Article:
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Tuesday, July 15, 2008

The Windmill Walk

It was billed as ‘Llanharan and the wind turbines’
Lead by: Karen Ingram, flankers Avril Brown and Niki Adams.
A classic circular walk of 9 miles, 15.5 Kms, along footpaths, trackways and
an ancient ridgeway with fine views. You pass Bronze Age burial chambers,
the ruins of an old church, old colliery buildings and a modern wind farm.

There was never any mention of livestock. Did you read: Great Big Hairy Bullocks amongst that anywhere? Hmmm???? No, nor me. Very shortly after climbing the first gentle hill, we lost Jake and Richard almost instantly as I think Richard had stopped to attend to Jake's bathroom needs (he's a dog, before anyone starts to wonder.)
Having reclaimed everyone, we climbed over the second of the days many vertiginously high stiles, nervously noting the quantity of large, fresh cowpats.

Heaving into view over the horizon, the 20 or 30 Very Large Bullocks clearly regarded us as Sunday's entertainment. We moved into the lower portion of the field hoping they'd get bored with us. No chance. With our bright colourful clothing, shiny poles and high pitched voices we were fair game, and as the bullocks gleefully herded down the sloping field towards our skittering figures, Paula sprang across the deeply rutted meadow like a hare and vaulted the barbed wire fence. 'Save yourselves!" I think she said, but I couldn't be sure.
The rest of us mere mortals, either made of sterner stuff, or more likely, not possessed of Paula's nimble knees and speed, squelched and stumbled towards the stile - even higher than the last, and bound by a virtual quagmire of cowshit.
"Make yourself bigger!" shouted Karen, holding her poles outstretched. She and I yelled "graaaa graaa!!!!!" in a really scarey way at the cows. They peered at us interestedly from lowered horns, scraping their front hooves on the ground in an unfriendly way.
Progress over the the head height stile was agonisingly slow, what with trying to negotiate the plop slurry first. "HURRY UP" we squeaked, bravely, as the herd wheeled away from our pitifully thin squawks, only to thunder as one back towards us, bucking and snorting, clods of earth flicking up around them.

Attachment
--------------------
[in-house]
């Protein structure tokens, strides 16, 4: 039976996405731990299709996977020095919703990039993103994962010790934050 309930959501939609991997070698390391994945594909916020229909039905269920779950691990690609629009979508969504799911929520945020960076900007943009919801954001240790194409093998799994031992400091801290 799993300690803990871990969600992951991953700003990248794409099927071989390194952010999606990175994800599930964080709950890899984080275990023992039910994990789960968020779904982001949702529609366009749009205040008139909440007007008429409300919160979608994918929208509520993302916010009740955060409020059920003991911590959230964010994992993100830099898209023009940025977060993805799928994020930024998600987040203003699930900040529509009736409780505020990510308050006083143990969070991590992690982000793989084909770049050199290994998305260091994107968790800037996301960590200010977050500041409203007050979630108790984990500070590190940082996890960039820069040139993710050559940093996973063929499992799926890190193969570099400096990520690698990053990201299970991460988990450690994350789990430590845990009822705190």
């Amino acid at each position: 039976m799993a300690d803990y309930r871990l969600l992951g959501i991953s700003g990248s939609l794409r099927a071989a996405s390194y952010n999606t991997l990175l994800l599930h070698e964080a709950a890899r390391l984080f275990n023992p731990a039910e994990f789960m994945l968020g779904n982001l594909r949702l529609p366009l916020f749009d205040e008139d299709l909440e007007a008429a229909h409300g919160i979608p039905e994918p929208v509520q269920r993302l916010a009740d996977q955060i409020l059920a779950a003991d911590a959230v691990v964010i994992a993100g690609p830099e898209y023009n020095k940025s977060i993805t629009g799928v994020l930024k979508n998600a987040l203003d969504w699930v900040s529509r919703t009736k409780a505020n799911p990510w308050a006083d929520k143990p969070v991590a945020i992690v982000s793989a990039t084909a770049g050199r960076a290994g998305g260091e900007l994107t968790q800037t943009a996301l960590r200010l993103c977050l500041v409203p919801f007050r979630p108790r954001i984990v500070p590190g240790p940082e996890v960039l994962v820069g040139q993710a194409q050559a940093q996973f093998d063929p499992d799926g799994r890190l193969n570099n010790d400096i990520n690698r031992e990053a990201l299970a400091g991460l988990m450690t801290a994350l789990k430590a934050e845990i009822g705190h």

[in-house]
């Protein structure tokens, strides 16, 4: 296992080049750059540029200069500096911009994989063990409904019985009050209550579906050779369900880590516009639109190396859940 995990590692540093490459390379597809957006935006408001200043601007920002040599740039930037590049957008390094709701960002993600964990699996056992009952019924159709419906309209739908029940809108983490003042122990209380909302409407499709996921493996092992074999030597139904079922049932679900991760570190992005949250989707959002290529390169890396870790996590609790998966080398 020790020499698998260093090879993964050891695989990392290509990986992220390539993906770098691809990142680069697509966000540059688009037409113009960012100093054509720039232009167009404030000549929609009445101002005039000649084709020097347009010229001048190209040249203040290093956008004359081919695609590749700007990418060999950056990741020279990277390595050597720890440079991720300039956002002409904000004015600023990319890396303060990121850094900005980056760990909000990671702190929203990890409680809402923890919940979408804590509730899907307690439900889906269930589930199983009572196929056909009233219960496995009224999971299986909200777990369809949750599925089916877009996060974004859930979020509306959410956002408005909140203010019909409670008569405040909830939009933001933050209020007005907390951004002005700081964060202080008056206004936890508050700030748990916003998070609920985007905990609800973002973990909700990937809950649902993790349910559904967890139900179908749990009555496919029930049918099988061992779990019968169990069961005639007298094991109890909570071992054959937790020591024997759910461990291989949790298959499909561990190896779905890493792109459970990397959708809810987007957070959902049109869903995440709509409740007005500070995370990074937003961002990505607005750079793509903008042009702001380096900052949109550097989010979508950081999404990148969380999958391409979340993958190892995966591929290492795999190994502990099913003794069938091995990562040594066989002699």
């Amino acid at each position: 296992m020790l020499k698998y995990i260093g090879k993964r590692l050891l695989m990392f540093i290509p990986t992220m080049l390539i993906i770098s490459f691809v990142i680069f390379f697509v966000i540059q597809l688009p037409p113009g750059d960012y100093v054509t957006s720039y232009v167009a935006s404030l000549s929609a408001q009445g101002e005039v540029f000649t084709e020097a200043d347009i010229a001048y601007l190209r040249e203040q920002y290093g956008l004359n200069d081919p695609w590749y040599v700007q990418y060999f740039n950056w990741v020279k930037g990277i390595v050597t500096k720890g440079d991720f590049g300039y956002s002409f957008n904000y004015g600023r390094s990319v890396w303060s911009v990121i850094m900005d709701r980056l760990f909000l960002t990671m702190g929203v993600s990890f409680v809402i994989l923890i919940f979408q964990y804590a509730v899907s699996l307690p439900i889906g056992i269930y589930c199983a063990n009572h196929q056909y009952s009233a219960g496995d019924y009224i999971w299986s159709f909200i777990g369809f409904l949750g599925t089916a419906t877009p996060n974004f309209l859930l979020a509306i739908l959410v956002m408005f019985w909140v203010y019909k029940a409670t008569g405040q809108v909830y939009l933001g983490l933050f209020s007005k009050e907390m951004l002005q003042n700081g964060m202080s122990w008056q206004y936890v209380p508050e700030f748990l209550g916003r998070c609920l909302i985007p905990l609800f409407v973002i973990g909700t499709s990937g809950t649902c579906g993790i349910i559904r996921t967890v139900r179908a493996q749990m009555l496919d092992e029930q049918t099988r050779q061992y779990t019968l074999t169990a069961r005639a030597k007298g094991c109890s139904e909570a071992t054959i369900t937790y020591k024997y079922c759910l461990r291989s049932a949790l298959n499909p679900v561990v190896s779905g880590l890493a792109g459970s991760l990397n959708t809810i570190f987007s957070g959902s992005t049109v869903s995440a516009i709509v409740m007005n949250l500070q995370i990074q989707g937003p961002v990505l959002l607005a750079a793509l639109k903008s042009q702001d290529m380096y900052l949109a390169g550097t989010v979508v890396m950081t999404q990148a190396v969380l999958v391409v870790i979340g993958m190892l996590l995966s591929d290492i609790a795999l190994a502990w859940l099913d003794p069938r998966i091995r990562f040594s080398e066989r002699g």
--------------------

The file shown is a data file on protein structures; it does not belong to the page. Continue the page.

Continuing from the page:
I was just thinking that maybe I should have written a will before this walk, when over the hill, chewing on a hayseed, with bluebirds twittering around her head, strode Niki Adams.
Staring down at us all clustered in the cowpats, her head swivelled around and took in the belligerent bullocks in a single glance.
"WWWHHEEEEEAAAAAARRRROOOOGRAAAGHHHHH!!!!!!!" she yelled mightily, and ran towards them, poles out at right angles. As one, the cows turned tail, and fled back up the hill.
"HURRAY!!!" we cheered. "Our Heroine!!!!"
The cows in the next field had obviously already heard about our Super Cow Scarer and huddled together, watching us. That didn't fool Claire though, who had taken up residence behind a brick shed. "If they're facing you," she declared "that means they're going to charge!"
The remainder of the walk passed without further bovine incident, and we all felt brave enough later on to admire the colossal bull in a field with his wives and children - from safely behind the fence of course.
The views were most unexpected - I hardly imagined that I was so local. It was as if civilisation was very far away.

The windmills were everything they were billed to be. Awe inspiring and very windy. Karen and Avril told me that they'd met the farmer planting mini wind turbines which grow up to be big turbines. "And the windmills that go around slower than the others? They're the adolescents and haven't got up to full strength yet" They must think I'm stupid. Everyone knows it's the OLD ones that go slow!
Avril's walk next. Can't wait!


Anonymous said...

what amazing photographs you have taken sue.

adult walkers said...

Wow I love the pictures, sounds like a really picturesque route too.